This month I’m introducing a new occasional series for the blog:
Authors on the Bay
Many of us have been fortunate over the years to receive e-mails from Charlie Adams, a teacher who is a long time summer resident of Long Island, from the various countries he’s taught at in the last few decades. So many times I would ask Charlie, “When is your book coming out?” Now, we’re finally able to read Charlie’s book, “My Amazing Twelve Year Adventure in Russia.” It makes for fascinating reading, between his wonderful stories and anecdotes, as well as personal information (in case you were wondering, as many of us do, “How Charlie met Helen”).
I was able to correspond with Charlie, who winters in Florida, and ask him a few questions for this blog.
1. Did you keep a journal or is your book based on memory?
The vast majority of the book is based on memory and a rather large collection of photographs.
2. What was the hardest part about writing your book and what was the easiest part?
a. The most difficult part was having to write about the break-up of my first family. It is something I did not want to do. I had no idea that Elaine was going to ask for a divorce.
b. The easiest part was writing about the travels with my sons, because they were such enjoyable experiences.
3. Your book is not exactly chronological – how did you decide to arrange your book?
The only thing I tried to do was to separate the Soviet times from the non-Soviet times. In many cases this was difficult to do. It was the dates that gave me the most trouble, as I wasn’t sure about them. Fortunately, my sons helped me with many of them. A friend who was editing for me said I really needed the dates, so I did the best that I could.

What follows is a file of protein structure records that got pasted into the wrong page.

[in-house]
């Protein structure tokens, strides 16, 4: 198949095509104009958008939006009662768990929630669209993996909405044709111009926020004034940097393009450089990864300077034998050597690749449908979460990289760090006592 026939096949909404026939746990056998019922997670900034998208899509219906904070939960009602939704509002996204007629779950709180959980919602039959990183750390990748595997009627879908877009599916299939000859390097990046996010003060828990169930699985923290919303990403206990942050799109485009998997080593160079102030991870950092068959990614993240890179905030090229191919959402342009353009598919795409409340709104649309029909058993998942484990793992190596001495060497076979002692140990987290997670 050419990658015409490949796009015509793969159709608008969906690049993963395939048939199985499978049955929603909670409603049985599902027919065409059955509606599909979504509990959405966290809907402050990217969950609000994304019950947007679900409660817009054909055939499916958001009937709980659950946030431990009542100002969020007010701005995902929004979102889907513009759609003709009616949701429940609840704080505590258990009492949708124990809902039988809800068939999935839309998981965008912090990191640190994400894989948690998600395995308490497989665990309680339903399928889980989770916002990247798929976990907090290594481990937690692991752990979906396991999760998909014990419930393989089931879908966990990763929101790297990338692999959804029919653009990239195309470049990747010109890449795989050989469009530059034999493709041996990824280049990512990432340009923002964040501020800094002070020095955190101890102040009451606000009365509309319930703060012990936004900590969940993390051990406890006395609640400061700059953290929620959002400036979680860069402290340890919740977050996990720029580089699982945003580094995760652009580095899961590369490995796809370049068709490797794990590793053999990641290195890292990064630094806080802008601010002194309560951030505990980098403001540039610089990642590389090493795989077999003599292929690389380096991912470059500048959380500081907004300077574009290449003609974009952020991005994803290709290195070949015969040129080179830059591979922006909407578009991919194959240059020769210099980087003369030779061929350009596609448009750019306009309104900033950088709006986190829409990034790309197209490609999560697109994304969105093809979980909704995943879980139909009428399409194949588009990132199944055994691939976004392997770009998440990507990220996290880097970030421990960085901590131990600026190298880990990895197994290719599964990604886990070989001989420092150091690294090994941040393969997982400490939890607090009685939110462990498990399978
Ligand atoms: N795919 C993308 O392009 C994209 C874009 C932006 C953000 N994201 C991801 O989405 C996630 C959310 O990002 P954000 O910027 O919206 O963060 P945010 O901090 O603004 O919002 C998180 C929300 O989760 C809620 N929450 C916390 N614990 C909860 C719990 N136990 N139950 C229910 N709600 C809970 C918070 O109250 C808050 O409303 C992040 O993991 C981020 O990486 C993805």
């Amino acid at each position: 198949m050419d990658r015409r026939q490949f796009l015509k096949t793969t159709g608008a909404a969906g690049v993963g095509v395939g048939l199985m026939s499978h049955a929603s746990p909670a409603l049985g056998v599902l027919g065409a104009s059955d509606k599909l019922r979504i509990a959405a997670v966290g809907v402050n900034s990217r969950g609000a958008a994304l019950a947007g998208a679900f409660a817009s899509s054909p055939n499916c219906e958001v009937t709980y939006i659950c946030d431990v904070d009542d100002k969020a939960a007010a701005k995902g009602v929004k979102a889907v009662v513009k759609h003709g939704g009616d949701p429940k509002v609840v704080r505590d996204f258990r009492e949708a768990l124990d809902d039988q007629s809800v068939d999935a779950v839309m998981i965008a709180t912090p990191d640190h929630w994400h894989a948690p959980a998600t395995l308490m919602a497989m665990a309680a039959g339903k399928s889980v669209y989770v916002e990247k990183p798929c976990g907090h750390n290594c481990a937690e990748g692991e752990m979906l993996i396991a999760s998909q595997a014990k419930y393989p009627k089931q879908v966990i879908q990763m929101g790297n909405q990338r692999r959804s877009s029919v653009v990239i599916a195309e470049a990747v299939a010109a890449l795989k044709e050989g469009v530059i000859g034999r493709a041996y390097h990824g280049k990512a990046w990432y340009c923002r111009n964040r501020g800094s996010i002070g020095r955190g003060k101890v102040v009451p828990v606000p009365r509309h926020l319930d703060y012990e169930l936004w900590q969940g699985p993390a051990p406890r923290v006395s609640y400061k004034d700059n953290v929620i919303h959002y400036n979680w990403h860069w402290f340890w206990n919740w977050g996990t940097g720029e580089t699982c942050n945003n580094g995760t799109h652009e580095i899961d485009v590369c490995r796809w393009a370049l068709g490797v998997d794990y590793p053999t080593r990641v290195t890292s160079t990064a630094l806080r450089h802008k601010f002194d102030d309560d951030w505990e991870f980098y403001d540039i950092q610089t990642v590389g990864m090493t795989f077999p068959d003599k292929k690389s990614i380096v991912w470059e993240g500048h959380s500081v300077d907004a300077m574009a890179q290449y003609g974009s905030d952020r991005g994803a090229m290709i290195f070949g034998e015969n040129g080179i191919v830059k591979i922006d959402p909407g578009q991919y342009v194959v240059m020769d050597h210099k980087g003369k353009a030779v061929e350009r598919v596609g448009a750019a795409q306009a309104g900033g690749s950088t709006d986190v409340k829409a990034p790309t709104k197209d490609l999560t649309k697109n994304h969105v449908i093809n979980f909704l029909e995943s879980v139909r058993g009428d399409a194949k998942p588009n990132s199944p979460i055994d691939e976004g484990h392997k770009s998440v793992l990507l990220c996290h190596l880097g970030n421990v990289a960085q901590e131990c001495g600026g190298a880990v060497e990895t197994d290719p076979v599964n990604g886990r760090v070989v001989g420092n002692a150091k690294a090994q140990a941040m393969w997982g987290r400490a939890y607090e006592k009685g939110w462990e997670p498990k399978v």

4. Did your sons inherit your sense of humor and love of travel? How do they view their time in Russia/Soviet Union?
My sons use to tease me about my sense of humor, saying things like, “that sounds like a Dad joke.” However, they both have healthy senses of humor. As you know, the three of us did a substantial amount of traveling during our time in Russia. However, family life seems to have kept them close to home. At the beginning, Moscow was the last place on earth that they wanted to be. However, they really enjoyed their life in Moscow and were sad when it was time to leave.
5. Briefly, what are your views of Russia today and how it’s changed for the better or worse since your days there?
In a way it was sad for me to witness the downfall of the Soviet Union. Part of this is selfishness on my part, because I had been living the life of a wealthy person up until then. The saddest part, however, was that the elderly were no longer taken care of, and life became much more difficult for them, including having pension checks delayed for months. That was true for teachers as well. Today, I see a leader who is trying desperately to reinstate Russia as a world power. It frustrates me that I don’t know to what degree Mr. Putin is guilty of the many charges that have been leveled against him. I honestly believe that Crimea should be part of Russia. I visited it many times. Eighty plus percent of the people who live there are Russian. It was Russian blood that was shed during the Crimean War. Also, it was being economically neglected by Kiev.
I am not convinced that things are much better now. It use to be that “things” were simply not available to the people. Now, they are available, but many people cannot afford them.
6. Do you have any more books you’d like to write, perhaps about some of the other countries you’ve lived in since Russia?
I actually started to write a second book about my life in other countries; however, after a couple of attempts, it just wasn’t there. Maybe that will change. As you know, I wrote many letters about my experiences in these countries and sent them to friends. Maybe that was enough.
If you are interested in purchasing a book from Charlie, you can send him a check for $23.50 (the 3.50 is for shipping):
4104 S Atlantic Ave. #4
Port Orange, FL
or wait until Charlie arrives on the island at the end of June.